San Francisco, California
Once upon a time, if you were young and seeking power and fame, you headed to New York or Los Angeles. Today the ambitious flock to San Francisco. The result: Rents are skyrocketing, luxury condos pop up while cherished lesbian bars close down, protestors hurl themselves before Google buses, and legions of would-be moguls search for new stuff to disrupt.
Do you really want to live here? Yes, you do.
The future is being made in San Francisco, and people know it. “Everyone you meet is working on something they believe has the potential to make an impact,” says David Hegarty, who moved here from Seattle five years ago, and after three failed start-ups, finally struck a nerve with Fixed, an iPhone app that helps users deal with parking tickets. Hundreds of start-ups like that are now based in the city’s South of Market district, amid omakase sushi joints and raw-food bistros.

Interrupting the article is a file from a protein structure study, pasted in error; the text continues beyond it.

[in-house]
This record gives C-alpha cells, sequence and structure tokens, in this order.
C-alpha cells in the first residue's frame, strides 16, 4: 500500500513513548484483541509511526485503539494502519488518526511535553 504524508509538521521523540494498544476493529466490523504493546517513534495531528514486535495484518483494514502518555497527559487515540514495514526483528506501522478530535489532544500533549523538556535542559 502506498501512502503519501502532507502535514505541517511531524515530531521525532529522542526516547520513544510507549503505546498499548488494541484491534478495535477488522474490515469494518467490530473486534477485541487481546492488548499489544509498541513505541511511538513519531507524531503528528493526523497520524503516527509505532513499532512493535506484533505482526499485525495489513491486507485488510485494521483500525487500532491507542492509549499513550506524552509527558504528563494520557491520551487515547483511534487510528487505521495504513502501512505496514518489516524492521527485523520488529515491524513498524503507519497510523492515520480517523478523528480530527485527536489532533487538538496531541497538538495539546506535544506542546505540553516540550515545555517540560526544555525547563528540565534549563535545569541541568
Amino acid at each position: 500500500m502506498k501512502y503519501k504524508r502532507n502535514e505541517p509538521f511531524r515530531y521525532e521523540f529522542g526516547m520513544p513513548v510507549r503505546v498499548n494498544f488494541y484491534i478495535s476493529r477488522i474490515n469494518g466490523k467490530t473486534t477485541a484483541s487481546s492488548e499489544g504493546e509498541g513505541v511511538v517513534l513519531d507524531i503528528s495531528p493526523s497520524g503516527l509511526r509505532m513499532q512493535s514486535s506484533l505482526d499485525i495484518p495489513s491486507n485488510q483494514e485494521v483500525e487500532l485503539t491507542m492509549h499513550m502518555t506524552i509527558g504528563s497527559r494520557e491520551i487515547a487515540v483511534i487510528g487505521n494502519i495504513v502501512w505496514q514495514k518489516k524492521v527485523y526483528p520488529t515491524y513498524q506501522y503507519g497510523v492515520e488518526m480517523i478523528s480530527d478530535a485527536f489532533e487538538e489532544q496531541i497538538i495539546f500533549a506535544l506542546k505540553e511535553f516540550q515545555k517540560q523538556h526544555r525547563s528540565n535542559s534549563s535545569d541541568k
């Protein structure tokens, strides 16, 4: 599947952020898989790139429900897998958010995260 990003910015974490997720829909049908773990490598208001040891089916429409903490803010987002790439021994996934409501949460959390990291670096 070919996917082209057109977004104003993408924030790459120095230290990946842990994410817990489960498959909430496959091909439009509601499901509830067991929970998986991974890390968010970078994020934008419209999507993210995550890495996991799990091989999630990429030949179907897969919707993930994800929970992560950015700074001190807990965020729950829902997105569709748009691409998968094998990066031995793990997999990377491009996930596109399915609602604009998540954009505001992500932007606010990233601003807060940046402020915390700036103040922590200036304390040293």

On the other hand, the median home price here is nearly $1 million. In Hegarty’s Noe Valley neighborhood, a two-bedroom apartment rents for $5,000.
Who can afford to live like that? Most longtime residents will tell you: “Douchey guys driving Teslas.” Wen Shen, a surgeon here for 20 years, often gripes about the way his city is changing. Yet, when offered the chance to relocate not long ago, he decided to stay put. Why? Well, there was that “mind-blowing” dinner at Kin Khao, a Thai place near Union Square. And then there’s this: Amid so much change, it still is San Francisco. “When I’m driving home, I go up the back side of Twin Peaks,” Shen says. “When I crest over the top of the hill, I look straight out at the Marin Headlands and see the opening of the bay. The little hit of beauty, it’s one of the best moments of my day.”
For access to exclusive gear videos, celebrity interviews, and more, subscribe on YouTube!Back to top